Try more of my Chick-fil-A copycat recipes like their famous chicken sandwich here

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  • Score: 5.00 (votes: 5)
    Maggiano's Beef Tenderloin Medallions

    For many years this entrée has been a top menu choice at Maggiano's, the 54-unit Italian chain from Brinker, the same company that operates Chili’s Grill & Bar. The $30 restaurant dish consists of three 2½-ounce tenderloin steaks, swimming in a fantastic balsamic cream sauce with sliced portabello mushrooms—but a home version is only six easy steps away, and it won't hit you in the wallet as hard as the pricey original.

    Cracking this dish required a perfect hack of the balsamic cream sauce, and that came quickly after obtaining some very reliable information from my incredibly helpful server/informant at a Las Vegas Maggiano’s. Let’s call him Skippy.

    According to Skippy, the balsamic cream sauce is as simple as mixing a sweet balsamic glaze with the chain’s creamy Alfredo sauce. So, I first got a sample of Maggiano’s Alfredo sauce and figured out how to replicate it. Once that was done, I measured increments of balsamic glaze into the Alfredo sauce until the color and flavor matched the original. The rest of the recipe was easy.

    My recipe will make two servings and includes preparation for the tenderloins and sauce. If you’d like to complete the dish the way it’s served at the restaurant (as in the photo), add some garlic mashed potatoes on the side, using my hack for Olive Garden Garlic Mashed Potatoes.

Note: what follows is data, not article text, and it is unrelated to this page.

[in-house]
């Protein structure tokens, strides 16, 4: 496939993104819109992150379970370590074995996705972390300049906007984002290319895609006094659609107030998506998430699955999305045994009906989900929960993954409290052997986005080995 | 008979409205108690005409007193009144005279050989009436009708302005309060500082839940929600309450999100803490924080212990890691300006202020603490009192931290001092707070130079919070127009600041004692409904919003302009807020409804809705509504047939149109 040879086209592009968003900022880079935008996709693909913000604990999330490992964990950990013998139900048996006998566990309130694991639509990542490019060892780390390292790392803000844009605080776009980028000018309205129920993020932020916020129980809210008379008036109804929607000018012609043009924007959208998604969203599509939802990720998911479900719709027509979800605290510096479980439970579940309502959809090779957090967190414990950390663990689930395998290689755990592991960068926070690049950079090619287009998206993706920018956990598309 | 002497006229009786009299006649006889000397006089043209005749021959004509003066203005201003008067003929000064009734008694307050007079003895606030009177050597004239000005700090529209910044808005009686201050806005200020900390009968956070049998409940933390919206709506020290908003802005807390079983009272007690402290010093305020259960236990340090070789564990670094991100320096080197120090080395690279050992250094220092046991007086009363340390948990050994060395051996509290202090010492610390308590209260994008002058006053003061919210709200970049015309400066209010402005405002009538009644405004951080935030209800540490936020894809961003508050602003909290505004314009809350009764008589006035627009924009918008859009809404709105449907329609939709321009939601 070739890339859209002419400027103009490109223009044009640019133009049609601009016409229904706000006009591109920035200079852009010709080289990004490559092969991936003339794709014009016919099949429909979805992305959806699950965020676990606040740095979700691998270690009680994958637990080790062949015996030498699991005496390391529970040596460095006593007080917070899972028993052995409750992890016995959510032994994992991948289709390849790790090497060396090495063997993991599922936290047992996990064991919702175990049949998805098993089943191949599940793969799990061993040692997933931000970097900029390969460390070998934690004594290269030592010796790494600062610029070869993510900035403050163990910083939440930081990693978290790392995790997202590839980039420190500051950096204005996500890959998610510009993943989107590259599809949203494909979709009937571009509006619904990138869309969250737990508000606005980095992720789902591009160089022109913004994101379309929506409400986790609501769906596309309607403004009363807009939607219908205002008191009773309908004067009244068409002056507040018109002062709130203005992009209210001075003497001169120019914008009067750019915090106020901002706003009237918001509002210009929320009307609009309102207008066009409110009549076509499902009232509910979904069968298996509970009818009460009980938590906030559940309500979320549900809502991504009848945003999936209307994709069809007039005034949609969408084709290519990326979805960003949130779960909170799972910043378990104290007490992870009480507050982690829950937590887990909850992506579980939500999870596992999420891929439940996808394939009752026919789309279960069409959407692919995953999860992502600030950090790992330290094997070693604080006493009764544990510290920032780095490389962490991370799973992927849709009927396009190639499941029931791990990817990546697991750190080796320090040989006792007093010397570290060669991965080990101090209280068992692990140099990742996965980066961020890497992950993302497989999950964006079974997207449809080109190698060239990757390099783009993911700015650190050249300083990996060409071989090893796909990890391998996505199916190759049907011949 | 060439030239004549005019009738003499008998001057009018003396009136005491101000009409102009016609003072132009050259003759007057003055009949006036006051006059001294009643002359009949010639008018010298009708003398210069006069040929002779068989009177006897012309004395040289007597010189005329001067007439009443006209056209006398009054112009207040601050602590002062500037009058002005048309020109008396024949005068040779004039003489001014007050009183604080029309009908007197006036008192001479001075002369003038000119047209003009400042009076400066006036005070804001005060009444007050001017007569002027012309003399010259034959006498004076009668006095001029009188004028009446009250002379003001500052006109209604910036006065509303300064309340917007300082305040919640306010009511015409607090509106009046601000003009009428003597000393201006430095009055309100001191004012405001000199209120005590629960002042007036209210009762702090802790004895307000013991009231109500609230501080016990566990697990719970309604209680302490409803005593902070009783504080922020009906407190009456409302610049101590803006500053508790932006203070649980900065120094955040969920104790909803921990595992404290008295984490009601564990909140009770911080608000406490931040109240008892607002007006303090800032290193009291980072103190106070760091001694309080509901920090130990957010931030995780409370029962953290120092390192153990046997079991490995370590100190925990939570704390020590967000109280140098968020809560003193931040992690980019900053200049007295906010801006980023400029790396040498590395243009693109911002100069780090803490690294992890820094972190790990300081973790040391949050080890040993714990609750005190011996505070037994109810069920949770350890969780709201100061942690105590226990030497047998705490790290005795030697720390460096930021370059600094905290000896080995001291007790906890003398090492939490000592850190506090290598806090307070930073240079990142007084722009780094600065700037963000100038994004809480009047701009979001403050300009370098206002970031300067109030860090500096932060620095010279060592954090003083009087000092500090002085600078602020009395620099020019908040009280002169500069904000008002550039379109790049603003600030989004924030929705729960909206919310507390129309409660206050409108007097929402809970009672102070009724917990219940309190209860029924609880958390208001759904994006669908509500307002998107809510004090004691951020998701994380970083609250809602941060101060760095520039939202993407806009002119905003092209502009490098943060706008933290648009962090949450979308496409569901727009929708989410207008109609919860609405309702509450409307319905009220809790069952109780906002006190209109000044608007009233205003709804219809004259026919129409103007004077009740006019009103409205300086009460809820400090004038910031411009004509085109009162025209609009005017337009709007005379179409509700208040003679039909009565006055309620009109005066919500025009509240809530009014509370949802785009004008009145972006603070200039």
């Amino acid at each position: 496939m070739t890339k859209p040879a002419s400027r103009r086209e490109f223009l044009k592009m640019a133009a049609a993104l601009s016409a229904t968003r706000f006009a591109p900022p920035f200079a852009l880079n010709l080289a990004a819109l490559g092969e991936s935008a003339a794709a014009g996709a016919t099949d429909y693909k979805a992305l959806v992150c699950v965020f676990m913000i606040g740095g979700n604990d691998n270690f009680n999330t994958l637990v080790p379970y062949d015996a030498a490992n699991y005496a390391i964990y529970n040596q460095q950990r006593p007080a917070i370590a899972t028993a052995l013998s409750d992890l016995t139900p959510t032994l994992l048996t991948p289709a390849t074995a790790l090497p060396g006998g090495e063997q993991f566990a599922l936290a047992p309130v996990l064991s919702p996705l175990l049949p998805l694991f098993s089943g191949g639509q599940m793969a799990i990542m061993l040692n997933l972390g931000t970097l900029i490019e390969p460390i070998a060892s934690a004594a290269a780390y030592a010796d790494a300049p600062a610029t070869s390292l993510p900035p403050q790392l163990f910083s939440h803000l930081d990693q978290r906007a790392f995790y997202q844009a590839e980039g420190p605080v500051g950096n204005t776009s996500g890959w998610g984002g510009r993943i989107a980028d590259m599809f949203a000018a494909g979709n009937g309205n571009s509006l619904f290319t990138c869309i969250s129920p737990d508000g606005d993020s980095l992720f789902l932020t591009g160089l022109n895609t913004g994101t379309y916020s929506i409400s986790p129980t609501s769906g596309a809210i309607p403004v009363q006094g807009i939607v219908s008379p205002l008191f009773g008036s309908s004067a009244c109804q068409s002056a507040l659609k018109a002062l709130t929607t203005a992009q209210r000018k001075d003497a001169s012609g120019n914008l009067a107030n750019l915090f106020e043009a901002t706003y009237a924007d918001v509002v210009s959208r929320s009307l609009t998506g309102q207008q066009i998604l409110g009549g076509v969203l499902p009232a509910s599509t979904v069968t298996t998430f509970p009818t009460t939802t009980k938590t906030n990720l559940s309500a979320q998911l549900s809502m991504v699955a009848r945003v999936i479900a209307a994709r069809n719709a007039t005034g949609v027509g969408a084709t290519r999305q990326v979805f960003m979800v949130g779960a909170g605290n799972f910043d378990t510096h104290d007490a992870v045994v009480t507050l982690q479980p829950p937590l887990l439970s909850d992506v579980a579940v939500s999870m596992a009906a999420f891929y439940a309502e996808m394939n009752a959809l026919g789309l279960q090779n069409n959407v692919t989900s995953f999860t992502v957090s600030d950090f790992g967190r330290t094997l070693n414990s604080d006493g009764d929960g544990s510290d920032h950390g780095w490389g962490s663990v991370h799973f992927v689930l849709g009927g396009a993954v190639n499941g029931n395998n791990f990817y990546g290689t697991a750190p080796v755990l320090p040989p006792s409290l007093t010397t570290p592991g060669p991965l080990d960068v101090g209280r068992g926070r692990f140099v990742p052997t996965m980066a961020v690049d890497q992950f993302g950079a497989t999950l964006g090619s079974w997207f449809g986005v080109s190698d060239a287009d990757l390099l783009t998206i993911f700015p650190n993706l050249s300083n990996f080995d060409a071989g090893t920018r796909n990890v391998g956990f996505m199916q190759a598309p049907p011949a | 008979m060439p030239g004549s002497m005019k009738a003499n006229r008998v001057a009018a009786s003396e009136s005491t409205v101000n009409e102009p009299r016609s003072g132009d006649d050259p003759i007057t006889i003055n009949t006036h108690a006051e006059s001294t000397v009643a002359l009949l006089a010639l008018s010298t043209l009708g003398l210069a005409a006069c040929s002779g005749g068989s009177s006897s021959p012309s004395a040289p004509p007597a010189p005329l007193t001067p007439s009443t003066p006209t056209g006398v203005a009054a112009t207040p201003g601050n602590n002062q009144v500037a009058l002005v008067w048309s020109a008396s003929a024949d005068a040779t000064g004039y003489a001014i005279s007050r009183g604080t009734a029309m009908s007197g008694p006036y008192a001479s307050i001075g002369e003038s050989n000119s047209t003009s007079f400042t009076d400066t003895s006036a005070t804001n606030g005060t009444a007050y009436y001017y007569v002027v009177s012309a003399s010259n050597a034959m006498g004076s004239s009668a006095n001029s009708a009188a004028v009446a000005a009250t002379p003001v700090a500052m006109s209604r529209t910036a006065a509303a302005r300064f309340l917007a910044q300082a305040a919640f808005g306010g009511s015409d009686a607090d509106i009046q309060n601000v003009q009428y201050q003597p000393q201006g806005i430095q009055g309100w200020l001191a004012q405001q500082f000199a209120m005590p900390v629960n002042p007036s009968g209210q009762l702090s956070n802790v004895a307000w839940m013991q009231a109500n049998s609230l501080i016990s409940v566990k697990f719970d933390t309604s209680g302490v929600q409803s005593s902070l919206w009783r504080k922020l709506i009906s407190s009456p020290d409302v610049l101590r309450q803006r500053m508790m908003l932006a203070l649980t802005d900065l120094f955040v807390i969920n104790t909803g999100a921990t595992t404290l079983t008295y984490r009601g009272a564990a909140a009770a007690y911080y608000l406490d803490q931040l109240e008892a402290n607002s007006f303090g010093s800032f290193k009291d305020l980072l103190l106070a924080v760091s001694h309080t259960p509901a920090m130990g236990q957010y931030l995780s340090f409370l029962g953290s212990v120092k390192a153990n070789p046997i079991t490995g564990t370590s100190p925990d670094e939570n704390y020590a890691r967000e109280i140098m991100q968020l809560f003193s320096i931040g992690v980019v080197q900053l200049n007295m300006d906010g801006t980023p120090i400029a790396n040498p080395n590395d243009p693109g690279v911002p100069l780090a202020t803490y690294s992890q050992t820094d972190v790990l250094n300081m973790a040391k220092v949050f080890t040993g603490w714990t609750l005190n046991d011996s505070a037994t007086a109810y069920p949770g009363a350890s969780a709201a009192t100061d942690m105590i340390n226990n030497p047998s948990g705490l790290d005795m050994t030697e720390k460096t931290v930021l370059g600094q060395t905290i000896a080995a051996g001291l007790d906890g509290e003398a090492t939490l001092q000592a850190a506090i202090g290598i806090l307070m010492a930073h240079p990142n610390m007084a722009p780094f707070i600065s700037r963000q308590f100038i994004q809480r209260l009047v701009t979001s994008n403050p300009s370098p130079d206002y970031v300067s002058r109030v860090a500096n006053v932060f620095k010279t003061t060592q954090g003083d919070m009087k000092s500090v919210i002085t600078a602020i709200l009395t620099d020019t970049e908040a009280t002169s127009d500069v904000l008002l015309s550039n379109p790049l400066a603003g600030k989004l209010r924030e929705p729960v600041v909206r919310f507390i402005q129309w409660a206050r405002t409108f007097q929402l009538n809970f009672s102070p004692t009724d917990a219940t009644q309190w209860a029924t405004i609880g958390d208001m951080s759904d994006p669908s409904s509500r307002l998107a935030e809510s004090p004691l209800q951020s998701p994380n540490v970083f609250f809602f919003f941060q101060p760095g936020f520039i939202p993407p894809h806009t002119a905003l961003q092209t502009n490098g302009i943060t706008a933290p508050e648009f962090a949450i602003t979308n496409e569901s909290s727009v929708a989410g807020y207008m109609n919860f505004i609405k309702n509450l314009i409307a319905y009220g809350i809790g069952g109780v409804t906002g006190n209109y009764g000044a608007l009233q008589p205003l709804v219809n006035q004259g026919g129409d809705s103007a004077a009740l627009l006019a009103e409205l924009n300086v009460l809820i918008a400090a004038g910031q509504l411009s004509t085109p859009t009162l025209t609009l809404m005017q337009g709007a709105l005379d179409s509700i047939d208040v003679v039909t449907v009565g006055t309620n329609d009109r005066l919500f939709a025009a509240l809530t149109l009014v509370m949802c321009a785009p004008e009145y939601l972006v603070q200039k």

Try my Maggiano's Beef Tenderloin Medallions copycat recipe below, find more of my Maggiano's copycat recipes here.

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  • Not rated yet
    Pepperidge Farm Pumpkin Cheesecake Soft Baked Cookies

    You might expect to find some sort of cheese in a product with “cheesecake” in the name, but that isn’t the case in this seasonal release from the famous bakery brand owned by Campbell’s Soup. There is real pumpkin in these chewy cookies that will appeal to lovers of the whole pumpkin spice thing, but the tiny drops in the cookies that I thought would taste like cheesecake, are just white chocolate chips. It’s up to us to imagine that white chocolate tastes like cheesecake, which it really doesn’t, but whatever. They’re still great cookies.

    My Pepperidge Farm Pumpkin Cheesecake Soft Baked Cookies copycat recipe is a cinch and will produce around 32 cookies that look and taste like the originals, right down to the color which is re-created with red and yellow food coloring in a 1-to-3 ratio. The pumpkin adds some orange color to the cookies, but to re-create the bright orange of the real thing, the added colors are essential.

    This hack re-creates the cookies with plain white chocolate chips just like the real thing, but if you want real cheesecake-flavored chips, I’ve got a quick recipe below in the Tidbits that combines cream cheese and melted white chocolate chips to make little cheesecake chunks. Mix these into your cookie dough and in a matter of minutes you’ll be serving pumpkin cheesecake cookies that truly live up to their name.

    Find more of your favorite Pepperidge Farm cookie recipes here

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  • Not rated yet
    Ferrara Butterfinger

    Break open a milk chocolate-coated Butterfinger candy bar and you’ll see flakey layers of candy inside, and it may not seem possible to duplicate that mysterious peanuty center at home without some sort of special equipment. But considering that candy bars as old as this usually start as a hand-made recipe, I figured there must be a way to craft a Butterfinger clone in your own kitchen from scratch.